After learning of the order months after the court order, one of Olen’s sons, Elbert, filed a bill of review with the court, alleging that the court had erred in approving the application. Elbert argued that Olen’s separate property had not been properly converted to community property. A trial court disagreed and denied the bill of review.

According to the appellate court ruling, while probate law provides for the conversion of separate property to community property, there are specific requirements which were not met in this case:

The property being converted must be specifically stated in the agreement, and the agreement must provide “that the property is being converted to the spouses’ community property.”

Further, each spouse must receive “fair and reasonable disclosure” of how such a conversion legally effects each spouse.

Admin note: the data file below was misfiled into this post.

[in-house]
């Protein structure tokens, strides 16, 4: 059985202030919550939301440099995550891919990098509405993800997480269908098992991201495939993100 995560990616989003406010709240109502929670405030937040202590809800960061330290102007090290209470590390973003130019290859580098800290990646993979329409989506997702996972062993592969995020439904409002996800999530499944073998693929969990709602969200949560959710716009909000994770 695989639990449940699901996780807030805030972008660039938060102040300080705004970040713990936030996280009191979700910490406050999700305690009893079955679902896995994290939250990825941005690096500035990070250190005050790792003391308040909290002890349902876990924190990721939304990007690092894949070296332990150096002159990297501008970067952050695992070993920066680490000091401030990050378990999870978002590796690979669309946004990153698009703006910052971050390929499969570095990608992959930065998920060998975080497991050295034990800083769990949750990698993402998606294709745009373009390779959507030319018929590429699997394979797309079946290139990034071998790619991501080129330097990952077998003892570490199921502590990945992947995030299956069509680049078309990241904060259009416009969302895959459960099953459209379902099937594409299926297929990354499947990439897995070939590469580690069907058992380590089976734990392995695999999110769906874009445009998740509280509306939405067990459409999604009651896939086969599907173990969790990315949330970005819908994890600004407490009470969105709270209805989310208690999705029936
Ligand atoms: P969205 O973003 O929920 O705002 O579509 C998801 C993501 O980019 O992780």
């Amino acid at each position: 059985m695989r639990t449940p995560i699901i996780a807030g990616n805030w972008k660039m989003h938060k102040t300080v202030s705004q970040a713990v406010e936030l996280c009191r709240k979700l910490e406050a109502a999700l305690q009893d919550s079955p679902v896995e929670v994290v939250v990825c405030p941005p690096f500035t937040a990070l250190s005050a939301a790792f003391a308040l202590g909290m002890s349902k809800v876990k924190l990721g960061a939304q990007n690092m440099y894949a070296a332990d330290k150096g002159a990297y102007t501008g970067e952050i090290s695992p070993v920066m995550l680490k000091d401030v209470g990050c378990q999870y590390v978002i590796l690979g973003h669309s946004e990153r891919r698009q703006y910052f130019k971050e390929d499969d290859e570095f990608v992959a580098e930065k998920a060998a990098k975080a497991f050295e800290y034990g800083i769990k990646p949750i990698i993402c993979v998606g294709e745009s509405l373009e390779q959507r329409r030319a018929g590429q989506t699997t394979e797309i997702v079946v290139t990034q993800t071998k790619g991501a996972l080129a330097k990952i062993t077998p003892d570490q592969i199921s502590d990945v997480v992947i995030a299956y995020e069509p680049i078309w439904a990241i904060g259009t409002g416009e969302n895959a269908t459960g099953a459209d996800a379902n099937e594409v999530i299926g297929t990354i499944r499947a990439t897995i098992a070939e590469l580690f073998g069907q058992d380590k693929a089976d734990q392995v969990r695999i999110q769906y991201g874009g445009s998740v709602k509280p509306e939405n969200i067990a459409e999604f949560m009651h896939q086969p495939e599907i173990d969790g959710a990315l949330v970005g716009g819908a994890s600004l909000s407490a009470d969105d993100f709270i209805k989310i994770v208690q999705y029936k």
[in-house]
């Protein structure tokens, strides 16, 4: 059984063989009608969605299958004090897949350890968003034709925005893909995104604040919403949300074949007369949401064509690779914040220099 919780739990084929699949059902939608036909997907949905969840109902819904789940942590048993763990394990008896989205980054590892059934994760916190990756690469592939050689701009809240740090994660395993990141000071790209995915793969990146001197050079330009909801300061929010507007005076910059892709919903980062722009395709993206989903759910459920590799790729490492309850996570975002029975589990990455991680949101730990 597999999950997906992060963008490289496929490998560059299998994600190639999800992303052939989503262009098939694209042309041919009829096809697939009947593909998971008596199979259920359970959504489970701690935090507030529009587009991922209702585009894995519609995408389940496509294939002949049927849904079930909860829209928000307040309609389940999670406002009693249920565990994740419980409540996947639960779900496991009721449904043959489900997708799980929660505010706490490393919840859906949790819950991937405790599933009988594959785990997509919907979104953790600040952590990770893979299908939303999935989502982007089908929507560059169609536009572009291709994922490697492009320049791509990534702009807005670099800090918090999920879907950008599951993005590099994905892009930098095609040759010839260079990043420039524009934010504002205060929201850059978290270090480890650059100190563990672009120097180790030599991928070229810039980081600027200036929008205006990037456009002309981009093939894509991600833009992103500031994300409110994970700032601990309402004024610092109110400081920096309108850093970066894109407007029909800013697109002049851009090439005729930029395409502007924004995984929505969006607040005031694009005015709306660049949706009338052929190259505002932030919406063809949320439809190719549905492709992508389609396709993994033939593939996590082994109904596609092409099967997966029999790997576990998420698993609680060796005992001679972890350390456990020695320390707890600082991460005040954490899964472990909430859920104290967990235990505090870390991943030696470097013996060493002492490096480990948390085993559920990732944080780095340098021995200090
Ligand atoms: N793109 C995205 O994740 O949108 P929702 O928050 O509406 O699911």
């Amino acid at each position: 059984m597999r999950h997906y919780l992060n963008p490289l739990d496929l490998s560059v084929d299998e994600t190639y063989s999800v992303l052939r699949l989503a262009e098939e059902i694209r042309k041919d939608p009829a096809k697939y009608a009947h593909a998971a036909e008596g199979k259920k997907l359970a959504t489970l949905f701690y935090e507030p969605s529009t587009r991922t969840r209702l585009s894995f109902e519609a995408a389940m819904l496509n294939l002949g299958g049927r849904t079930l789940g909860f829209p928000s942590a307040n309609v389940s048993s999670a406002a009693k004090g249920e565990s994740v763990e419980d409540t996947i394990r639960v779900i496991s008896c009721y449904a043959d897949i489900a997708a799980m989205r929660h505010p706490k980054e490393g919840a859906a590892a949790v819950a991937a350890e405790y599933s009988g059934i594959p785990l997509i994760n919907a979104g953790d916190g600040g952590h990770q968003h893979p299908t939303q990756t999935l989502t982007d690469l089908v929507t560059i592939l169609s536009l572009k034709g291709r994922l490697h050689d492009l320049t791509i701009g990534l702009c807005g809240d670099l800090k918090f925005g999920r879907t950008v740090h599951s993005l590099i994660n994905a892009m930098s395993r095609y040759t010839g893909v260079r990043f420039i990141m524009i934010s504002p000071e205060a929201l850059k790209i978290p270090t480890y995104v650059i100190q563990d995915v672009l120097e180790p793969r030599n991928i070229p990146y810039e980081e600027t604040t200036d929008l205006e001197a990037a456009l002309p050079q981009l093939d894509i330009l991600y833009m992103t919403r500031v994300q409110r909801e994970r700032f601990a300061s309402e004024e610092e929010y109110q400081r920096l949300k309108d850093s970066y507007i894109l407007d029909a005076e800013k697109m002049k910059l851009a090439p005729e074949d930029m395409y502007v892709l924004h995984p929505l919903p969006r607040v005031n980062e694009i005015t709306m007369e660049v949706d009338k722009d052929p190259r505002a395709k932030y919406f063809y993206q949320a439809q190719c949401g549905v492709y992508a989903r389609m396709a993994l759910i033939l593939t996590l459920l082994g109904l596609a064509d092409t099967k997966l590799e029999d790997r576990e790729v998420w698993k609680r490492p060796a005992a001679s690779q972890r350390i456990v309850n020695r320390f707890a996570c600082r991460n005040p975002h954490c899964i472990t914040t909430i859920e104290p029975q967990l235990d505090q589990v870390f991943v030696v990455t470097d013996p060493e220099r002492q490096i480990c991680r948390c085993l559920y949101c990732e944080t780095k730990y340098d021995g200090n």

The form that Olen’s family used did not specify any property other than the original home and the 5 acres on which it sits; it made no mention of other land tracts Olen had inherited, nor did it mention any personal property he owned separately. Furthermore, the language of the form did not specifically convert ownership of any property into community property; the form merely stated that “all community property of Husband and Wife … shall pass to the surviving spouse …”

In addition, the appellate court held that Helena – according to her testimony – did not receive any counsel or information on how such a conveyance affected her legally.

While store-bought legal forms may be useful in some cases, this ruling illustrates only one measure of the complexity of estate law. The intent of good Mr. Cunningham may have been to leave his land holdings to his second wife after he passed, but in executing a fill-in-the-blank form without adequate legal counsel, the county court upon review of the case, may leave Helena with nothing that Olen owned separately and may direct the property to others not intended by Olen.

Leave a Reply

Your email address will not be published. Required fields are marked *